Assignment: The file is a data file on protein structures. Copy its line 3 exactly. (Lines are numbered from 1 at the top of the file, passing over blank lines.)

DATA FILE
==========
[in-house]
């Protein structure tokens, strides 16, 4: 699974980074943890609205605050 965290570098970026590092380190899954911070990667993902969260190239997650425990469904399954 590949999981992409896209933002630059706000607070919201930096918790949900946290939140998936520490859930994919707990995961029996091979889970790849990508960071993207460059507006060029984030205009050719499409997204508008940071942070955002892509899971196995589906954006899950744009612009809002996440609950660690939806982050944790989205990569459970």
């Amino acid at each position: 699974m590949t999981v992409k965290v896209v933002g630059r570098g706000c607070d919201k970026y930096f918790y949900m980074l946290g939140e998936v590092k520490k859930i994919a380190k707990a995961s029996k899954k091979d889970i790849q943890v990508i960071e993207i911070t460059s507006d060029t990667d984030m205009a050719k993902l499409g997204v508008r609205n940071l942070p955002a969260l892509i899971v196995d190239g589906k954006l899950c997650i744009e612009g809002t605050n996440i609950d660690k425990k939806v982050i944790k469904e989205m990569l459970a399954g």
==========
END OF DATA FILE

């Amino acid at each position: 699974m590949t999981v992409k965290v896209v933002g630059r570098g706000c607070d919201k970026y930096f918790y949900m980074l946290g939140e998936v590092k520490k859930i994919a380190k707990a995961s029996k899954k091979d889970i790849q943890v990508i960071e993207i911070t460059s507006d060029t990667d984030m205009a050719k993902l499409g997204v508008r609205n940071l942070p955002a969260l892509i899971v196995d190239g589906k954006l899950c997650i744009e612009g809002t605050n996440i609950d660690k425990k939806v982050i944790k469904e989205m990569l459970a399954g």